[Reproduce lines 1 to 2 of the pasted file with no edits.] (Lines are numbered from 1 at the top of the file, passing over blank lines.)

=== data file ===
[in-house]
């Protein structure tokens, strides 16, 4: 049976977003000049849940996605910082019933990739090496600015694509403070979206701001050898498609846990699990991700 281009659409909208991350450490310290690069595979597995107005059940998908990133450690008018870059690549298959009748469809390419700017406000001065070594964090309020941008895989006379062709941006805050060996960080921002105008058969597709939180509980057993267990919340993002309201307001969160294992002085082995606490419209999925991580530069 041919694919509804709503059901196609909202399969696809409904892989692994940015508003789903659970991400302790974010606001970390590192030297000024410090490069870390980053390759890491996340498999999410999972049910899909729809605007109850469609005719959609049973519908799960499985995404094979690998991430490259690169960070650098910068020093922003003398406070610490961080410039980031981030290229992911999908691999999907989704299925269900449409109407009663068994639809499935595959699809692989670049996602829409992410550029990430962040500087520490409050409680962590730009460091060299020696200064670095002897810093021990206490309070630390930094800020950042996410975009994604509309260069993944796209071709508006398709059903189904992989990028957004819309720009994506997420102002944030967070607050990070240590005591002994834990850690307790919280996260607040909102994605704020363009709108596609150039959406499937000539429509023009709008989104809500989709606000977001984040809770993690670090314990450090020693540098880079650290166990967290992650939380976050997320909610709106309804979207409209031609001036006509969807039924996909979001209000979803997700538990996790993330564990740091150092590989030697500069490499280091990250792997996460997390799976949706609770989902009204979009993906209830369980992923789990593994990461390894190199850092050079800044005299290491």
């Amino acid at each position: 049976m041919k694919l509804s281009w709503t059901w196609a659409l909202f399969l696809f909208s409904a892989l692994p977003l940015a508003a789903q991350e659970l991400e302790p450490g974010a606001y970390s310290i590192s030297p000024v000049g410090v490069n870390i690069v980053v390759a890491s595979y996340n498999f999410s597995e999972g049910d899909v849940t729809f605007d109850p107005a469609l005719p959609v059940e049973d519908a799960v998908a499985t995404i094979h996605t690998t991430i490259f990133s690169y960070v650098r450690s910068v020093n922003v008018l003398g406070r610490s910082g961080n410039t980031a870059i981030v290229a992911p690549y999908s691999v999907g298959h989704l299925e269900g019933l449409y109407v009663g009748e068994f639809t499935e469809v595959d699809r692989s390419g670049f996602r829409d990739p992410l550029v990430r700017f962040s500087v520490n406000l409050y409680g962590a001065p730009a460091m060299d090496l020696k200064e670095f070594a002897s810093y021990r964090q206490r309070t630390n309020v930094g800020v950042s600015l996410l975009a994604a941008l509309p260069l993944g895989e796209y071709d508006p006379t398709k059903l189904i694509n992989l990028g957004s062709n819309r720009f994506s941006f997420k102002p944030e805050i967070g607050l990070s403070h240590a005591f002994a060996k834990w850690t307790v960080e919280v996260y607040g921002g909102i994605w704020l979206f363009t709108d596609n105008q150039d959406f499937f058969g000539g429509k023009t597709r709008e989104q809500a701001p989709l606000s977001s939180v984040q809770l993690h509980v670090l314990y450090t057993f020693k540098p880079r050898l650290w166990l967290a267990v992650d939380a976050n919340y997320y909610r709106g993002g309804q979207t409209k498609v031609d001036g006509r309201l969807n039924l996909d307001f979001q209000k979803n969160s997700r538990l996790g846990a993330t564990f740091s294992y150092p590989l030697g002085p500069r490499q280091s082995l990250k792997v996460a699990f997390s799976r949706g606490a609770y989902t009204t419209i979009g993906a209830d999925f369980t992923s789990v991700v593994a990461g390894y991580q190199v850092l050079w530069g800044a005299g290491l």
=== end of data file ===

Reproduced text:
[in-house]
């Protein structure tokens, strides 16, 4: 049976977003000049849940996605910082019933990739090496600015694509403070979206701001050898498609846990699990991700 281009659409909208991350450490310290690069595979597995107005059940998908990133450690008018870059690549298959009748469809390419700017406000001065070594964090309020941008895989006379062709941006805050060996960080921002105008058969597709939180509980057993267990919340993002309201307001969160294992002085082995606490419209999925991580530069 041919694919509804709503059901196609909202399969696809409904892989692994940015508003789903659970991400302790974010606001970390590192030297000024410090490069870390980053390759890491996340498999999410999972049910899909729809605007109850469609005719959609049973519908799960499985995404094979690998991430490259690169960070650098910068020093922003003398406070610490961080410039980031981030290229992911999908691999999907989704299925269900449409109407009663068994639809499935595959699809692989670049996602829409992410550029990430962040500087520490409050409680962590730009460091060299020696200064670095002897810093021990206490309070630390930094800020950042996410975009994604509309260069993944796209071709508006398709059903189904992989990028957004819309720009994506997420102002944030967070607050990070240590005591002994834990850690307790919280996260607040909102994605704020363009709108596609150039959406499937000539429509023009709008989104809500989709606000977001984040809770993690670090314990450090020693540098880079650290166990967290992650939380976050997320909610709106309804979207409209031609001036006509969807039924996909979001209000979803997700538990996790993330564990740091150092590989030697500069490499280091990250792997996460997390799976949706609770989902009204979009993906209830369980992923789990593994990461390894190199850092050079800044005299290491």